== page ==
Unesco

Dental tourism

Malbork castle is only 62 km from Gdansk where many high quality dental clinics are located. The easiest way to get to Malbork Castle from Gdansk is by train. From Gdansk Glowny, the main train station in Gdansk, it can take between 28 and 55 minutes to get to Malbork Castle, depending upon the type of train you choose.


Top 10 tourist attractions in Poland

Where to go, what to see!

This article – Top 10 tourist attractions in Poland – is medium in size and below you will see how long it will take to read it.

Time needed: 12 minutes.

From Poland’s lake district Masuria with over 2,000 lakes to true wilderness areas like The Bialowieza Forest to the stunning Tatra Mountains – you will find that Poland has something to offer every visitor.  Here’s our Top 10 recommended tourist attractions in Poland:

  1. Auschwitz

    It is widely agreed that everyone should visit Auschwitz at least once in their lives, it is a stern reminder of the horrors that human beings can inflict on each other and for some people, a life-changing experience. Auschwitz was a network of concentration and extermination camps built and operated in occupied Poland by Nazi Germany during the Second World War. Auschwitz is the German name for Oświęcim, the town the camps were located in and around; it was renamed by the Germans after they invaded Poland in September 1939 – Further information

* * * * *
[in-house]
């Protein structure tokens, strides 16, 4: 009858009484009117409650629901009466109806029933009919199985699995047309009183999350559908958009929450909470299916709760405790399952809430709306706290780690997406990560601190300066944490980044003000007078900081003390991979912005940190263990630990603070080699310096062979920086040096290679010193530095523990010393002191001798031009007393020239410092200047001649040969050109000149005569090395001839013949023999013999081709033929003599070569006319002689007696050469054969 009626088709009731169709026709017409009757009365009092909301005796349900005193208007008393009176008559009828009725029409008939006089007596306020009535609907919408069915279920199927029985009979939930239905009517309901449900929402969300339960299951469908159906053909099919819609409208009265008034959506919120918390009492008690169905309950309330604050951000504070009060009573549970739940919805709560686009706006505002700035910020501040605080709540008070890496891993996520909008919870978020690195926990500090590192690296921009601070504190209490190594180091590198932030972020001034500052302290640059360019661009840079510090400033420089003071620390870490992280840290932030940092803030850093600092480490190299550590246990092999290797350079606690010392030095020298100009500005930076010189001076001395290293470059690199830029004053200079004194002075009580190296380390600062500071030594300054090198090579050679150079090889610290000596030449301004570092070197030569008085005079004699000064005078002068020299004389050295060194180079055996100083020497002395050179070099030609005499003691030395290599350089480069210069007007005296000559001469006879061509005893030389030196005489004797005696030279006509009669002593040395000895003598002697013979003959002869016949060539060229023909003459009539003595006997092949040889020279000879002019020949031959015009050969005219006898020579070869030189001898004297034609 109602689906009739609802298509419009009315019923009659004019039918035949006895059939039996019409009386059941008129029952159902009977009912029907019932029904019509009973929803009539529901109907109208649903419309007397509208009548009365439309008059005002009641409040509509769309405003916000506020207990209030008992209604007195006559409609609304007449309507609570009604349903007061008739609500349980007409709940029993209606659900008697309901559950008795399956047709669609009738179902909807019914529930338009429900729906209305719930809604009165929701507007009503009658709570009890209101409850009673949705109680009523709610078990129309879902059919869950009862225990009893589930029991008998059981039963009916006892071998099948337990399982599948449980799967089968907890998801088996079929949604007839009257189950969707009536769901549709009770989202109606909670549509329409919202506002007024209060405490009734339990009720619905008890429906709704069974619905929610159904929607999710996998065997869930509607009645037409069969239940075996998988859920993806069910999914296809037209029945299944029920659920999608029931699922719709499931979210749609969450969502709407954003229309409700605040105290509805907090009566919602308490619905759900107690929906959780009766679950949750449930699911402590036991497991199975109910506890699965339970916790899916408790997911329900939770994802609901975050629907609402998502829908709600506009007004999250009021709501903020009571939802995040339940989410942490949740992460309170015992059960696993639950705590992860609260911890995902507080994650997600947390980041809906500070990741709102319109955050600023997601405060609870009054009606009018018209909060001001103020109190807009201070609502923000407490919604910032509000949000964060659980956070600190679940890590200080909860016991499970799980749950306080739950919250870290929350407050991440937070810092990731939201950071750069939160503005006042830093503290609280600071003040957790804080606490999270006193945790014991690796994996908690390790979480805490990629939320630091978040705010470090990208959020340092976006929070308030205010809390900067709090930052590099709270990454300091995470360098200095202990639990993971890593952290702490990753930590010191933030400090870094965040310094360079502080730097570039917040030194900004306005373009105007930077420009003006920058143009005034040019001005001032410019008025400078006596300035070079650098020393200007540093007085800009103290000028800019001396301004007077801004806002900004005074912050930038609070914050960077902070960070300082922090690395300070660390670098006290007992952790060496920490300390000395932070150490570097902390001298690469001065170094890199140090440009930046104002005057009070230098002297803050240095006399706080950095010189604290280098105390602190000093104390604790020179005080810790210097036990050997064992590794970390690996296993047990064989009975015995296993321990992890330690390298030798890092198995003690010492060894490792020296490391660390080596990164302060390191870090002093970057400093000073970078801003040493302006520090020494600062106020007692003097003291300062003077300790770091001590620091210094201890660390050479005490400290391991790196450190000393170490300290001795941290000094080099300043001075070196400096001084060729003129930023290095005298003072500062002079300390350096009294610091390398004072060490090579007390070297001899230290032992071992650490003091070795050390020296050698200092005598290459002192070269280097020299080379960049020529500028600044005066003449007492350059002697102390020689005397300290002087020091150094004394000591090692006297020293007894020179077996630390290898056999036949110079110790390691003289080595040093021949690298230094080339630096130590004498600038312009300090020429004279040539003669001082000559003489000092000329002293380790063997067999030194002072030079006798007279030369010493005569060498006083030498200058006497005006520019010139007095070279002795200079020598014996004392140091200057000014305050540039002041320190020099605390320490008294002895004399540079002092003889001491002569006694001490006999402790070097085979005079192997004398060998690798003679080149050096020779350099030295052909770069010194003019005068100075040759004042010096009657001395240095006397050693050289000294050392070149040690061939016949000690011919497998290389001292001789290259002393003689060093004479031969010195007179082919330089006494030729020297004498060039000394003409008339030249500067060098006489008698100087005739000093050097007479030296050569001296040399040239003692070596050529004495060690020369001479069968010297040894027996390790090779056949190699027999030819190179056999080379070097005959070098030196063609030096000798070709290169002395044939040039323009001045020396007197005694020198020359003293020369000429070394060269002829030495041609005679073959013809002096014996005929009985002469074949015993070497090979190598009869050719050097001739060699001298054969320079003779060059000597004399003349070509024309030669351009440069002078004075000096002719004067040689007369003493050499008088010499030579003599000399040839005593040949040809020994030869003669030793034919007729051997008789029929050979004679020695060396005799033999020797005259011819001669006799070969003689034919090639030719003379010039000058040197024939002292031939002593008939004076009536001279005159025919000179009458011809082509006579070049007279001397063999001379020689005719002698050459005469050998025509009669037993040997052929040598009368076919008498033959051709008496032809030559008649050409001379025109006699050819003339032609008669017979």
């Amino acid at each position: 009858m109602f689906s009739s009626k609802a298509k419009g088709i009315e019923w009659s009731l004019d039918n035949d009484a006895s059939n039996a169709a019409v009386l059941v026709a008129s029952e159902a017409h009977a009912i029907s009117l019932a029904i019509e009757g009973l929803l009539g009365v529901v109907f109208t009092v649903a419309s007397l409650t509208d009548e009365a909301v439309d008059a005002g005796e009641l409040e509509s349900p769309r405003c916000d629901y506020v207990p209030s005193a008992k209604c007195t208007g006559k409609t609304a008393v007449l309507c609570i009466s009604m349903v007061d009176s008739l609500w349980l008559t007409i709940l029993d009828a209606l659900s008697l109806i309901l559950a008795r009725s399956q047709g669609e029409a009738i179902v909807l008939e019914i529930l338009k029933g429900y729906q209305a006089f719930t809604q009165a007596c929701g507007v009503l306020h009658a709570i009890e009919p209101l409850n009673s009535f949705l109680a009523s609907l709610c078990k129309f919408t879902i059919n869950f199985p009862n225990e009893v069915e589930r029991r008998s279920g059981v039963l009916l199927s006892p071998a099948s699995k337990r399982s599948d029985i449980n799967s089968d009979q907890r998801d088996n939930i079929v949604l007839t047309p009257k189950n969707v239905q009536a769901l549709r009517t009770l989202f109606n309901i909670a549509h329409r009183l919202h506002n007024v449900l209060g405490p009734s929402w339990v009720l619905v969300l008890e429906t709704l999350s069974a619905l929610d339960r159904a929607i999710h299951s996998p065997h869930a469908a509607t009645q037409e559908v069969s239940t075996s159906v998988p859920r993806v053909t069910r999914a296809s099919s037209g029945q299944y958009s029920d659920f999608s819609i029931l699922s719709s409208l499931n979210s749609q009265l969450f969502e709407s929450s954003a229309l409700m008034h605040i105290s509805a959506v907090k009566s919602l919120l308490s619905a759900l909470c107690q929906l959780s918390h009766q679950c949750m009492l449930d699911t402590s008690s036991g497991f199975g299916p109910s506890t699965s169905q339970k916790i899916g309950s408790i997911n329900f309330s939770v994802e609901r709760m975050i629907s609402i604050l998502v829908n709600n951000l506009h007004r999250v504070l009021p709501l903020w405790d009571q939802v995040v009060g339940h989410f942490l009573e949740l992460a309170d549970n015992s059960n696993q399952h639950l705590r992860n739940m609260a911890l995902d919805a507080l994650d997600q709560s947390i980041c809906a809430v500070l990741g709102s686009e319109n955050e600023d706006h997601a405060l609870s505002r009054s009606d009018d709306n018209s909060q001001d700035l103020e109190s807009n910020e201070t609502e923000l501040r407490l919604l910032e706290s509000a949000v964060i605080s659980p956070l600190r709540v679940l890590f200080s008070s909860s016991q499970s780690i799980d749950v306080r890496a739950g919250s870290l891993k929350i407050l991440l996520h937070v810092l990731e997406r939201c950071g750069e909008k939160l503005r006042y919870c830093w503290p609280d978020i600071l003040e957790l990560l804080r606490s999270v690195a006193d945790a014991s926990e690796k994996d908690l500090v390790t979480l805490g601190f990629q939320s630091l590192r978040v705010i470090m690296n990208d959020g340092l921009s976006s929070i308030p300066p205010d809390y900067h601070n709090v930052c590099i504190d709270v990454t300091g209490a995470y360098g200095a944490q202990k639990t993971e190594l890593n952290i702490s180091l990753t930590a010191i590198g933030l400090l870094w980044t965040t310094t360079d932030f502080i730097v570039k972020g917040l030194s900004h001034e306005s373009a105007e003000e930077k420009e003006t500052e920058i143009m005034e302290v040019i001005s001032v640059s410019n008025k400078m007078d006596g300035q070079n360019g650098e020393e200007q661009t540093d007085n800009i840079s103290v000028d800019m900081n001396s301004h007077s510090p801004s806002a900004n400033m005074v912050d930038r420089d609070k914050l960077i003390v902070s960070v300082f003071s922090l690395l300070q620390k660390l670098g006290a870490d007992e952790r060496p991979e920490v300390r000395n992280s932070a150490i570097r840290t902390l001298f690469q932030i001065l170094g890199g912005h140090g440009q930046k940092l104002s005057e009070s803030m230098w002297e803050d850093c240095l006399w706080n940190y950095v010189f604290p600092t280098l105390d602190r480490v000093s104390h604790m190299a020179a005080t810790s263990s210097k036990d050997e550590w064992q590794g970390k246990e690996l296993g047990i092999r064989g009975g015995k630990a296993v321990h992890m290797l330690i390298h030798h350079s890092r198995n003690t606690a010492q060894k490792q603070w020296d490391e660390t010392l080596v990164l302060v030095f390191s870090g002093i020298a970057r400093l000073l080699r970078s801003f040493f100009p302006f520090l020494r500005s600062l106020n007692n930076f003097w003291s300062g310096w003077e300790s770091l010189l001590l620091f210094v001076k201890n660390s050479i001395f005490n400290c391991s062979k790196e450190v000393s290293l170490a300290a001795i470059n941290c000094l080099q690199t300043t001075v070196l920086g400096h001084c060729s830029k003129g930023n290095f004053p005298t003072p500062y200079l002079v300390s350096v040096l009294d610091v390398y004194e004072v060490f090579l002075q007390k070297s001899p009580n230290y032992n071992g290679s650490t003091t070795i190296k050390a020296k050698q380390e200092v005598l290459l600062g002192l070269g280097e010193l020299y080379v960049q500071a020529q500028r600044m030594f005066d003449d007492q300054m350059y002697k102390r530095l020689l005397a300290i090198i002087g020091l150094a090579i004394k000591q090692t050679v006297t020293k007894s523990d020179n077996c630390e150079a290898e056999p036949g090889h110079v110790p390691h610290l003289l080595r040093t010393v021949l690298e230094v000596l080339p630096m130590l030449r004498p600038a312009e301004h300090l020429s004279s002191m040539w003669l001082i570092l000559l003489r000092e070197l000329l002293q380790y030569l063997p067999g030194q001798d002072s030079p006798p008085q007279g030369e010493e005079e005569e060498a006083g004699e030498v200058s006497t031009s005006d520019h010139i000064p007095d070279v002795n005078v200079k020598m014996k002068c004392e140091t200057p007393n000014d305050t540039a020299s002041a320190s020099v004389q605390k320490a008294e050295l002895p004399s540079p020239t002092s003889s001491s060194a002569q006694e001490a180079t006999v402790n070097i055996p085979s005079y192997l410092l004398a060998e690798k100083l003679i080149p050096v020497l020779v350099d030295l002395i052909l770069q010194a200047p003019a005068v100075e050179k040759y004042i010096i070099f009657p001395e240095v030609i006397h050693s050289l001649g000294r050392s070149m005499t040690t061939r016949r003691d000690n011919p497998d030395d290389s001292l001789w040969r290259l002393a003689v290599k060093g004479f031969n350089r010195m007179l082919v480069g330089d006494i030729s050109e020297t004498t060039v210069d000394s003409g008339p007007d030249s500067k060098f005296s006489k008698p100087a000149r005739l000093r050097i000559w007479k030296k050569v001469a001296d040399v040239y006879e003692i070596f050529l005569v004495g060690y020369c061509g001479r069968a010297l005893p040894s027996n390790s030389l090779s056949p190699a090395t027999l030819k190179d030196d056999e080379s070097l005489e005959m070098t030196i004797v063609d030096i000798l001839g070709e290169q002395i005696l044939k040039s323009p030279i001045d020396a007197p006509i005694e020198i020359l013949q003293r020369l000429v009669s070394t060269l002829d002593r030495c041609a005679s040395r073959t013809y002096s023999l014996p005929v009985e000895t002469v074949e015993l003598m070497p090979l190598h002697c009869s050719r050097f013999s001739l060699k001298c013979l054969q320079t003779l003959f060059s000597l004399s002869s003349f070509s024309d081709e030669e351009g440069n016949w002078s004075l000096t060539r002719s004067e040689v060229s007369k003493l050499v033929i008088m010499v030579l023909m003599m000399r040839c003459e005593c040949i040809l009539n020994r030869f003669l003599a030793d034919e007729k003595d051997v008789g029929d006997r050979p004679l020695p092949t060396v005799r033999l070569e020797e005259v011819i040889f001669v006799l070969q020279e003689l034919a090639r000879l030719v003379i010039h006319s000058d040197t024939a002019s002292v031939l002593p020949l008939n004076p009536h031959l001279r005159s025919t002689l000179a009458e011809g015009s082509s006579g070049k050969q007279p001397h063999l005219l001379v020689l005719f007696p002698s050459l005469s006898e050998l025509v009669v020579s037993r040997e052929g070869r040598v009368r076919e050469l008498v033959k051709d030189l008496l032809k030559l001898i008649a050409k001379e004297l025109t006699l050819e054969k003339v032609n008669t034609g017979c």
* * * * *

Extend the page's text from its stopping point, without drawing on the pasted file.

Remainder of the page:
Auschwitz

  2. Wieliczka Salt Mine

    The Wieliczka Salt Mine, located in the town of Wieliczka in southern Poland, lies within the Krakow metropolitan area. The mine continuously produced table salt from the 13th century until 2007 as one of the world’s oldest operating salt mines. The mine’s attractions for tourists include dozens of statues and an entire chapel that have been carved out of the rock salt by the miners. About 1.2 million persons visit the Wieliczka Salt Mine annually – Further information

    Wieliczka Salt Mine

  3. Zakopane